The MTV European Music Awards are basically the weird European cousin to the U.S. VMAs: Some of the faces may look familiar, but they do things differently there. This year's event, co-hosted by Ed Sheeran and actress Ruby Rose, and held at the Mediolanum Forum in Milan, Italy, was slick and avoided the ceremony's traditional controversy, but still provided its fair share of lost-in-translation moments. Here's the best and the worst from a night of high-profile no-shows, corny Ed Sheeran gags and all the Bieber you could wish for.
Their frenetic version of "Downtown" pulled every trick in the How To Open a Major Awards Show book: treadmills, pyro, acrobatics, flying guest vocalist Eric Nally. (There was probably a kitchen sink in there somewhere, if only our eyes could have taken it all in.) Not much later in the show, this chuck-everything-at-the-screen-and-see-what-sticks approach would grate (hello, Jason Derulo, although your mini-Segways dance routine was pretty cool). But Macklemore remembered to keep a great musical performance at the heart of the mayhem and emerged a winner in every sense: "Downtown" even beat out Taylor Swift's "Bad Blood" for Best Video.
Ed Sheeran has built a stellar music career off some heartfelt songwriting and an affable everyman persona. That might even have been enough to pull off the EMAs hosting gig if the organizers had left him to it, but someone, somewhere decided he also had to be funny. A Straight Outta Compton spoof that riffed on Sheeran's rural English upbringing aside, few of the sketches worked, while a lack of chemistry with co-host Rose made for several stilted moments. Sheeran did win two awards (Best Live Act and Best World Stage) and performed a winning duet with Rudimental on "Lay It All on Me," but maybe it'd be best to leave this stuff to Miley in the future.
Appearing in a giant diamond flower singing "Love Me Like You Do," Goulding came up with an uncut gem of a performance. While everyone else bellowed in an attempt to be heard above the noise, Goulding dared to strip things back, helped up by a string section and a choir of backing singers. And she avoided the potential awkwardness of having to sing current single "On My Mind" in front of Sheeran, the person everyone seems to think it's about (even if Goulding herself insists it isn't).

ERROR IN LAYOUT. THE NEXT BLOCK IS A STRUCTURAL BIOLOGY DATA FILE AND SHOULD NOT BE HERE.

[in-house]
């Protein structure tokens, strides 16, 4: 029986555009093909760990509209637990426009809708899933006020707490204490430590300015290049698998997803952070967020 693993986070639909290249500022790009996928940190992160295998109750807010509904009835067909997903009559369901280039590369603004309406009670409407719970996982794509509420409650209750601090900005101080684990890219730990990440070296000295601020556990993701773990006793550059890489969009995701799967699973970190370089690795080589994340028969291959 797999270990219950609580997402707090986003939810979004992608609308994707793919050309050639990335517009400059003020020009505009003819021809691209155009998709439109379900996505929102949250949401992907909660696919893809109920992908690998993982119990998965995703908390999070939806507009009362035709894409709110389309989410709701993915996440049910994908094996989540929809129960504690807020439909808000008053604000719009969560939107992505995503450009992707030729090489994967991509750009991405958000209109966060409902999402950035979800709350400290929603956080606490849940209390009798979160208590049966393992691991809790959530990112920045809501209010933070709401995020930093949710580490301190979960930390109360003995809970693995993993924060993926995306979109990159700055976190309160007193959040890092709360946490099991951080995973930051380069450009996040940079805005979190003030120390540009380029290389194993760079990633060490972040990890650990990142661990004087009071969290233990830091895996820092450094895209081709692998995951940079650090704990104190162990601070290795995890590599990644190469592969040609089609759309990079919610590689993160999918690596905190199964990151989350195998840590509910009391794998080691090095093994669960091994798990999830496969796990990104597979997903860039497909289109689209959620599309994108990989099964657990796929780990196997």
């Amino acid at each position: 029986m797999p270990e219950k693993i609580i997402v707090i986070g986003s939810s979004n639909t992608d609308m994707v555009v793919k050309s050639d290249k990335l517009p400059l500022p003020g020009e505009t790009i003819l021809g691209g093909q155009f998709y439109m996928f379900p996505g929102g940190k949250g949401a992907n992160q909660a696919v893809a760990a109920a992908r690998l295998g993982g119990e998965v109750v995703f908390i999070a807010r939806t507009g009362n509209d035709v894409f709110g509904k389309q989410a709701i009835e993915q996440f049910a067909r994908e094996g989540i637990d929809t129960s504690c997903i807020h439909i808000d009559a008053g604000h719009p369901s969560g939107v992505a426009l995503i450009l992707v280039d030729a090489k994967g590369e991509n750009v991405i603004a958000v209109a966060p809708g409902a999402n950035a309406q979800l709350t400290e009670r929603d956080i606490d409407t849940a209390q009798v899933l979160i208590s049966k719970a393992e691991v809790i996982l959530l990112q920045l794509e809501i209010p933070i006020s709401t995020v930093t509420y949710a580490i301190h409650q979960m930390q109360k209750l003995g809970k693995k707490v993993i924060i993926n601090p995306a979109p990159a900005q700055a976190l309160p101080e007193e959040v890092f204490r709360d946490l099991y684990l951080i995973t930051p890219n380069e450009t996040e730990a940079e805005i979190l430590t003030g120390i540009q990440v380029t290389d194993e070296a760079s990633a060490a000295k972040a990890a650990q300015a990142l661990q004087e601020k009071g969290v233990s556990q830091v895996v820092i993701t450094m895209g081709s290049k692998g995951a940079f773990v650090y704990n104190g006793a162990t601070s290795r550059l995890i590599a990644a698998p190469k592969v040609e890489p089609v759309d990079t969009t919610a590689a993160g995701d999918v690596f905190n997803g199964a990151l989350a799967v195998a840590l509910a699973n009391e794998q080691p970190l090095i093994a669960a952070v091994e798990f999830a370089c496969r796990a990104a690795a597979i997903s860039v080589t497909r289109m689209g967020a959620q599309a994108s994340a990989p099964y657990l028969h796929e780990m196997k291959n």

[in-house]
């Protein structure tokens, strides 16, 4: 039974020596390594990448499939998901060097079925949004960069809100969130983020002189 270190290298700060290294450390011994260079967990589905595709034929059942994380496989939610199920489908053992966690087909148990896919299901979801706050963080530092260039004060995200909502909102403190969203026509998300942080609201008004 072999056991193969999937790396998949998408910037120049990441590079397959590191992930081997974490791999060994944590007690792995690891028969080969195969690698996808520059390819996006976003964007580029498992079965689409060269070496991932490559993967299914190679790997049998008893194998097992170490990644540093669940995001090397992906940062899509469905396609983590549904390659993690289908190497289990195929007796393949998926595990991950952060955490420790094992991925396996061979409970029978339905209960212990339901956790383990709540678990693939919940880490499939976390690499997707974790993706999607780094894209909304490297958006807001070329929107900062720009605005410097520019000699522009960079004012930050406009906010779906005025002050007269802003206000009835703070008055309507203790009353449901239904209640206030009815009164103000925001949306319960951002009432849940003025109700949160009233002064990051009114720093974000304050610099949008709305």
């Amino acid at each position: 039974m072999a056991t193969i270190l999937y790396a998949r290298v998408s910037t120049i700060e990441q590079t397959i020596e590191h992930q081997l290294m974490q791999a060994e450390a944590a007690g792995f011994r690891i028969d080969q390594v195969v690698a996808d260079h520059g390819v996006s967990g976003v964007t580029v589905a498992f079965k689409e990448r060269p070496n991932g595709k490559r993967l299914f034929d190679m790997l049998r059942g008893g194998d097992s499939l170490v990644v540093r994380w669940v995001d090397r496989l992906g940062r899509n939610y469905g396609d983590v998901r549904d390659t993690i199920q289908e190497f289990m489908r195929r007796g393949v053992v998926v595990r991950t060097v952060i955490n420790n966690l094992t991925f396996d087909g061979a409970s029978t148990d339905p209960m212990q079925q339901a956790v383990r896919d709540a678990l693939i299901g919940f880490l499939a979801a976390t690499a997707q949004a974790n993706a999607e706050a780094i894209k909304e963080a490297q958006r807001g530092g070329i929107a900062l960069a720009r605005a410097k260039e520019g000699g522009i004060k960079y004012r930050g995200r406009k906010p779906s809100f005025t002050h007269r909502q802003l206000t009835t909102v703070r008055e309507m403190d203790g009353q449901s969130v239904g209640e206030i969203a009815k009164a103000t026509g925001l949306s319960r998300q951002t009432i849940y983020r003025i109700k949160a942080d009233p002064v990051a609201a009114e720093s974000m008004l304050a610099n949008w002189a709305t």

Rihanna (Best Female), Taylor Swift (Best Song for "Bad Blood") and One Direction (Best Pop) all won awards but didn't turn up or even send acceptance videos (at least not ones that were shown in the arena, unlike Nicki Minaj's acceptance of Best Hip-Hop). This meant a lot of screen time given over to lesser-known stars, including Jess Glynne and Tori Kelly. Although, to be fair, the latter's duet with Italian classical superstar Andrea Bocelli on a cover of Pink and Nate Ruess' "Just Give Me a Reason" brought the night's biggest standing ovation.
Bay isn't exactly an MTV A-lister either, although he has sold a lot of albums in Europe, most of them to much older crowds than this. But after a slightly faltering start to "Hold Back the River," he dug deep and brought some welcome emotional heft to the show, his rabble-rousing rendition galvanizing the crowd more effectively than many bigger stars managed. Sometimes a guitar and a hat is all you need.
Justin Bieber's status as the one true visiting U.S. superstar meant MTV had to get their money's worth from him. Accordingly, he won five awards (including Best Male, Best Worldwide Act: North America, Biggest Fans and Best Collaboration for "Where Are Ü Now" with Skrillex and Diplo). But his acceptance speeches were disappointingly bland, his visually spectacular Tron-style performance of "What Do You Mean?" showcased some surprisingly lackluster dancing, and even he seemed baffled when he picked up the award for Best Look, in one of the fashion capitals of the world, while wearing an all-red ensemble that made him look like a trick-or-treating teen who'd turned up as a White Stripes–era Jack White. "Was it this look?" he asked, pulling a face for the cameras.
Awarding Duran Duran the Video Visionary award for their pioneering work in music videos was a nice touch, linking MTV back to its glorious past when it actually played music videos. True, some of the crowd didn't seem to know who they were, but frontman Simon Le Bon did his best to remind them, declaring: "There was us and MTV, and we blazed a trail and we were there for each other." So it seemed slightly churlish that Duran Duran didn't get to play at their own party.
Pharrell Williams was given a curiously low-key intro by Sheeran given that he was closing the show. But no matter; featuring a whirlwind of brightly clad dancers, "Freedom" was the one performance that got everyone in the arena up and dancing, even if many didn't actually realize it was the finale until long after Pharrell had left the stage.